It’s an election year, and like all election years in America, we are bombarded left and right with domestic, social, economic, foreign, etc… issues while trying to get behind a “lesser of two evils” political candidate. During this year we always see candidates start off nice with each other and as November draws nearer the slander and backbiting starts on their “tours of America” and political ads on television with each candidate trying their best (well not really, since they don’t actually visit less-important states only the “swing states”) to secure their win for the presidency. Yay America!
It’s a bad joke on the American people that its citizens play every four years. Presidential elections are nothing more than a strategic game of chess – except with citizen’s tax dollars and their rights at stake. So what’s the issue here (besides political corruption)?
America runs on a First-Past-the-Post (FPTP) also called the “Winner take all” voting system, and mathematically no matter how many political parties exist at the start of the system, it will always result in only two major parties in the end. If a third party wants to join, their candidate won’t have enough votes to win the election but not only that, the votes that went to the third party will be effectively lost and will give one of the two major parties the win. See below:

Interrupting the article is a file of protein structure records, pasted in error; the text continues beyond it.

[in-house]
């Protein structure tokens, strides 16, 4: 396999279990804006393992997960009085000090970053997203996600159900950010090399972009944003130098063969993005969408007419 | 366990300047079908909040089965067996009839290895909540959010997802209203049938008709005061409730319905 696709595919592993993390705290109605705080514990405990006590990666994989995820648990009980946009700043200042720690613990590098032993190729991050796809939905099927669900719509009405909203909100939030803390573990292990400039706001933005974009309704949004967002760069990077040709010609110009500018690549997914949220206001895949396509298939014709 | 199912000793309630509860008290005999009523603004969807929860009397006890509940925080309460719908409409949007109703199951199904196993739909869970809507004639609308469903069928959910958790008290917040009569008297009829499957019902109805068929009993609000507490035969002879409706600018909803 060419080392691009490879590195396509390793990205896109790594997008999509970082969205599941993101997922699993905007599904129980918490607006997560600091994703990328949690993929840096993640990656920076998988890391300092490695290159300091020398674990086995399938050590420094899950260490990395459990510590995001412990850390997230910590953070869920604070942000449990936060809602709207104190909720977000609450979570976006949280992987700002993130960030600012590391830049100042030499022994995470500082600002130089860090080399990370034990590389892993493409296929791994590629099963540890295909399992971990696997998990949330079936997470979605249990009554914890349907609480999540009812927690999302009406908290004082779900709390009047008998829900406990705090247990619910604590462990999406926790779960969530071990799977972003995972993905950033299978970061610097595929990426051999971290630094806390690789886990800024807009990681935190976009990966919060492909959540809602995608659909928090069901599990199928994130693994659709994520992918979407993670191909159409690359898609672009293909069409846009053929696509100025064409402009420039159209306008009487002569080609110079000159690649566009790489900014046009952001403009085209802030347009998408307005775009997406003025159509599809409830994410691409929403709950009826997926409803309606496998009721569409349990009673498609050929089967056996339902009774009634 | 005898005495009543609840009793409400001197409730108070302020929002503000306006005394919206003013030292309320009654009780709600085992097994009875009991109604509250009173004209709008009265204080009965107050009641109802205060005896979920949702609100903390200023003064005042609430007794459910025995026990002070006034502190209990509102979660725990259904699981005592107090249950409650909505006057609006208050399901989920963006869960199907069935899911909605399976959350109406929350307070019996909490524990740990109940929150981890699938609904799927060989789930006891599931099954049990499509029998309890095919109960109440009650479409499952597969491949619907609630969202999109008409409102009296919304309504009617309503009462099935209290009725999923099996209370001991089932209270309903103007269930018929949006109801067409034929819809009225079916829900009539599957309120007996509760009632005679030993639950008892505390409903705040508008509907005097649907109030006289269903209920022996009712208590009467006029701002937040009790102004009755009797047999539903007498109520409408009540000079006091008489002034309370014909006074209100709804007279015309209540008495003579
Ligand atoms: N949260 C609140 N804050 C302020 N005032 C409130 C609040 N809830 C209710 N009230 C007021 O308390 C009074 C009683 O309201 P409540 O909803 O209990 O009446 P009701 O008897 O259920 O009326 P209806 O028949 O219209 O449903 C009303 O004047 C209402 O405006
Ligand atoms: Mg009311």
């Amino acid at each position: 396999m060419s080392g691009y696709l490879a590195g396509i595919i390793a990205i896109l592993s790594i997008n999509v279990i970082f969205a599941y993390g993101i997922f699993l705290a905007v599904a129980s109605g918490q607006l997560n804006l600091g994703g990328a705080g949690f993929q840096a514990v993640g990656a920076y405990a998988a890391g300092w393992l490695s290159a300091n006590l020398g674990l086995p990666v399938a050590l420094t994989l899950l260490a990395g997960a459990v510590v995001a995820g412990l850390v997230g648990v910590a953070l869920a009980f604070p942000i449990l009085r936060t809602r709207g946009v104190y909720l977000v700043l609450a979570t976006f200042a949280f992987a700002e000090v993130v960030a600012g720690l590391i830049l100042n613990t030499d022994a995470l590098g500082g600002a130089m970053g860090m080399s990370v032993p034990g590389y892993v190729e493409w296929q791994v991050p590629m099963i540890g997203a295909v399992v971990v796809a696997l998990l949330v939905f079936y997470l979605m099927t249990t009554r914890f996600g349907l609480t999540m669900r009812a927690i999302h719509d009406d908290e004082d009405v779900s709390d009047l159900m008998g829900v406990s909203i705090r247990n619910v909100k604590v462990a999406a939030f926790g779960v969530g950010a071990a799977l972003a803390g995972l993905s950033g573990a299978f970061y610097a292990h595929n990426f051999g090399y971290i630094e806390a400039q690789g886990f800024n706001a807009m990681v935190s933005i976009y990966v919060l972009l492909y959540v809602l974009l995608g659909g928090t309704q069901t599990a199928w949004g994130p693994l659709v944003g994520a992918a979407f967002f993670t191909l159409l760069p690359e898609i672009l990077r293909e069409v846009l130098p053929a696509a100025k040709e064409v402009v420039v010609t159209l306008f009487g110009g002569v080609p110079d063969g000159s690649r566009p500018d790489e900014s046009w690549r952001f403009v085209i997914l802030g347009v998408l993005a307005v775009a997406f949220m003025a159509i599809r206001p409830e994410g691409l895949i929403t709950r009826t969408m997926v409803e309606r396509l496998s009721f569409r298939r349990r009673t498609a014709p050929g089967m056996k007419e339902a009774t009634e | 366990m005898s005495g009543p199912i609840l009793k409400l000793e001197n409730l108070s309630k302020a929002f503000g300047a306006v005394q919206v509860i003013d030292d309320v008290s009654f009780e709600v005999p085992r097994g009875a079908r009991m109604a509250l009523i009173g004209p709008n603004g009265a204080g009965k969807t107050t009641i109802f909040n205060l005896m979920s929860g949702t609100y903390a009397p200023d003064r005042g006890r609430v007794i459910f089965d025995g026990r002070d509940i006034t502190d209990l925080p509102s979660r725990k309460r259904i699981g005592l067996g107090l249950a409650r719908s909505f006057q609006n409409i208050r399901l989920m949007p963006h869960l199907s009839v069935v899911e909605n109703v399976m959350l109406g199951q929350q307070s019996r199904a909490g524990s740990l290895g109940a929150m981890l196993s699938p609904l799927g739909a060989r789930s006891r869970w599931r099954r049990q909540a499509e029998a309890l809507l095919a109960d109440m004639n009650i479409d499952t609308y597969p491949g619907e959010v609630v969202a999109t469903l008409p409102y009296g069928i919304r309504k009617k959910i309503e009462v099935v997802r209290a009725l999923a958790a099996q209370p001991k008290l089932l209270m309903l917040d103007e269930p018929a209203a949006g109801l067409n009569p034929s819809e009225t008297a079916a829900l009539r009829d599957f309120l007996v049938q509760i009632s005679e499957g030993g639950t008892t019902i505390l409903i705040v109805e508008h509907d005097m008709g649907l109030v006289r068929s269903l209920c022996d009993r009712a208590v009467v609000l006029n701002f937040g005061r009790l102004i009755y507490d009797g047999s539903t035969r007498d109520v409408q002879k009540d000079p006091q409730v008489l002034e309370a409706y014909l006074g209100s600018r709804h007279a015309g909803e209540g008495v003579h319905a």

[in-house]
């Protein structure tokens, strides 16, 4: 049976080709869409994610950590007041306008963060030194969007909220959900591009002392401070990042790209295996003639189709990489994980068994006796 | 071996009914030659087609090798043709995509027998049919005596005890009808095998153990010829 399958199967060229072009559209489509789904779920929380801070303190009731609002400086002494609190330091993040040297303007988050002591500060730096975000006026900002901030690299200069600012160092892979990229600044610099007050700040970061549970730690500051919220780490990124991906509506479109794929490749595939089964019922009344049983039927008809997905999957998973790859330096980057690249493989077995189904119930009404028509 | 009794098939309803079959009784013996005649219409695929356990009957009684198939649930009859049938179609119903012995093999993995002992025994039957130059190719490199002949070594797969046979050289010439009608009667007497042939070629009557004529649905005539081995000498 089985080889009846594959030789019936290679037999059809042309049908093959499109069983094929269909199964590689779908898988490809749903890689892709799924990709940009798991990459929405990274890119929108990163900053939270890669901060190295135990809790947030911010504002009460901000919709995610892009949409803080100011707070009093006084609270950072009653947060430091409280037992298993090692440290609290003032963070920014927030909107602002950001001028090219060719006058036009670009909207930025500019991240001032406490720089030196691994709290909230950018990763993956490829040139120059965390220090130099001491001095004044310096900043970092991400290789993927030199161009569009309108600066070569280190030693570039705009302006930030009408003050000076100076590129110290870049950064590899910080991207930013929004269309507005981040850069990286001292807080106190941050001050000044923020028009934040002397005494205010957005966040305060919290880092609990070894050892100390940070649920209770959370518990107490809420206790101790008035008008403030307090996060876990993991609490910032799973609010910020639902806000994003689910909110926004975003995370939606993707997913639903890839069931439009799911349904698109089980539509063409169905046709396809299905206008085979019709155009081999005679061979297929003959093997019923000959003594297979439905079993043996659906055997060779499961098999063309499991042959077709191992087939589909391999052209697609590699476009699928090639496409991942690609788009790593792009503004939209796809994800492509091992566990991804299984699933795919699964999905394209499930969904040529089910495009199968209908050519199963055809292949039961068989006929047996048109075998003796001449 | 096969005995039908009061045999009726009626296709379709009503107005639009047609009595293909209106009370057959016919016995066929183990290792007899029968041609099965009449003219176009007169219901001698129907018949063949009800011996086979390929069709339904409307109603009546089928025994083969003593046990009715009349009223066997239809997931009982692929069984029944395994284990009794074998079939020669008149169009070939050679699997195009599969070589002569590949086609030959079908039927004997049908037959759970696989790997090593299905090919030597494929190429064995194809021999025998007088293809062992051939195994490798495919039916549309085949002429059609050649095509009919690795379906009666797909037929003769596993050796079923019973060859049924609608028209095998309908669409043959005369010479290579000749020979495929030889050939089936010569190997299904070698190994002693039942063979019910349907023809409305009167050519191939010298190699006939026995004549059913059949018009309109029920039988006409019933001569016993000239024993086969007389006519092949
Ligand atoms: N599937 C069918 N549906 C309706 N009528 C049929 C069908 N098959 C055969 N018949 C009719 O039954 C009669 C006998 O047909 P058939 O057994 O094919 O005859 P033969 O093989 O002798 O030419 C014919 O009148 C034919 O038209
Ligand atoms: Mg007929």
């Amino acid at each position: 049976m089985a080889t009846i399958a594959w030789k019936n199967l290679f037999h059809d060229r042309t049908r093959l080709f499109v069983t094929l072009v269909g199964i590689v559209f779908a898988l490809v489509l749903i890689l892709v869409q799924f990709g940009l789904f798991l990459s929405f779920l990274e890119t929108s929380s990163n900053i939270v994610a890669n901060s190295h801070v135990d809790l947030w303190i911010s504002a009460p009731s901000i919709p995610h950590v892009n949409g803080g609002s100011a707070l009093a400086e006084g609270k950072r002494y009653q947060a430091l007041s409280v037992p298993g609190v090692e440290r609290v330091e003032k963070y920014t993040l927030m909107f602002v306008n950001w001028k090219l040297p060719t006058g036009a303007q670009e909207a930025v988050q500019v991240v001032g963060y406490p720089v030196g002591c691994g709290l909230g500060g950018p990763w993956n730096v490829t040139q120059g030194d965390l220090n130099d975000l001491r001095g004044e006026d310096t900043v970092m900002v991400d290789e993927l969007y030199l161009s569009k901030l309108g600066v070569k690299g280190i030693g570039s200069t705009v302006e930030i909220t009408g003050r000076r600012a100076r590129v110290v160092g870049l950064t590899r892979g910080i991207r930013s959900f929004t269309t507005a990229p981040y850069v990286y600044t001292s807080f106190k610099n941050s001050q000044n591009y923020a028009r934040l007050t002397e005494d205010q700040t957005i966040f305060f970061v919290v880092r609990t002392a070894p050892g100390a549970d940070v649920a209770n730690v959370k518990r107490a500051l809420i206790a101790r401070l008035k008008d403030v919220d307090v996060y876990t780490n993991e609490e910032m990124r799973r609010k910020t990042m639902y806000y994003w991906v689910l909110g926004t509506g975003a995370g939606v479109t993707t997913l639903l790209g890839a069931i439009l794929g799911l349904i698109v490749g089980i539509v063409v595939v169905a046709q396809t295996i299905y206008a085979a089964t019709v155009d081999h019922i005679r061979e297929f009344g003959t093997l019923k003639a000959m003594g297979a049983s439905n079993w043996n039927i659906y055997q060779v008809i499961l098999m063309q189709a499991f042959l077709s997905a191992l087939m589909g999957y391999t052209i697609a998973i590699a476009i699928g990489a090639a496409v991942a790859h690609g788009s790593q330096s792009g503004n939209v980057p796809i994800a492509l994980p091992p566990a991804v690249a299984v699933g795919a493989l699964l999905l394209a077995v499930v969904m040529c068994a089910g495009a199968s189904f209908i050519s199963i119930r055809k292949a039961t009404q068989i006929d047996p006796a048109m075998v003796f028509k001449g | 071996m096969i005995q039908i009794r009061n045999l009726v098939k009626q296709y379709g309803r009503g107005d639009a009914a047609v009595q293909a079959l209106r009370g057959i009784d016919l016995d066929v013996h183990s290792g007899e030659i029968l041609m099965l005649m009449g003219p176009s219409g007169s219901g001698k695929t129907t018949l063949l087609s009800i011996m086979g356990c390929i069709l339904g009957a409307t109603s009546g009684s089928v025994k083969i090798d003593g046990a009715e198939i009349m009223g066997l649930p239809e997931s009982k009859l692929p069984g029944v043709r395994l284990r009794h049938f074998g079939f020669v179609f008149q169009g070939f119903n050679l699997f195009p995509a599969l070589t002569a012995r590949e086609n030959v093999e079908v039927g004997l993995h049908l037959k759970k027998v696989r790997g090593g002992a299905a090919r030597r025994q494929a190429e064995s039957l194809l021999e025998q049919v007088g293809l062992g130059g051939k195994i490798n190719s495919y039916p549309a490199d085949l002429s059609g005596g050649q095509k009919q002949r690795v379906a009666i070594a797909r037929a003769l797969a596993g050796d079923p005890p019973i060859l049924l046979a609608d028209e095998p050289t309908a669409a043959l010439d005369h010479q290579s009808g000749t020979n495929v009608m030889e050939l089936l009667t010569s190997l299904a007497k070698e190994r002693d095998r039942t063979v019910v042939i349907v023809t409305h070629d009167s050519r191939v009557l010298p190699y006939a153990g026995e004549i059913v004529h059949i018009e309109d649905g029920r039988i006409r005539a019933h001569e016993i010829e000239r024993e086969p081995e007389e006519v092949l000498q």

Say we only have two parties, the Red and Blue party. Every four years the nation has an election, and the majority of voters are die-hard Red or Blue fans while only a minority of citizens may change their mind and vote either way. Every election year, either the Red or Blue party wins because of these undecided voters. This year is an election year and the undecided voters choose the Red party and the Red party has the win.
But this year is different and a New Party joins the race. The New Party seems to have a lot in common with the Red party but also has few aspects of the Blue party too. The undecided voters and some of the Red party voters see this as a fresh start and bail on the Red party for the New party. Unfortunately, there are not enough voters for the New party to succeed, and now the Red party lost its advantage. The Blue party wins the election even though the majority of people voted for the Red party or the Red-like party (the New party).
Just like the example above, America has a two (major) party system currently. Unfortunately, this system has run long enough that both parties have devolved and become stagnant. They are now sad stereotypes of themselves, causing the extreme ideals of each party to basically dictate the “norm” of what each party stands for. One party is seen as ultra-conservative, fearful of change, fearful of others, gun-toting, rednecks that hate other groups of people. The other side is seen as an ultra-progressive, “everyone’s a winner” hippie culture with no morals or standards, always looking for handouts and a way to get more free stuff through hard-working tax dollars.
Do you see the issue yet?
United We Stand, Divided We Fall.
And… the politicians play Americans like a fiddle. Make one party look so horrible that the other party sways the voters to win the election. Have the one party that promises “free stuff” fail to deliver, and the undecided voters go back to the more conservative party the next election. Year after year, America goes into more debt, with worsening social issues than the term before it, with political corruption still reigning and Americans just as upset as the years before it. How do we stop it?
By creating a fair and equal voting system!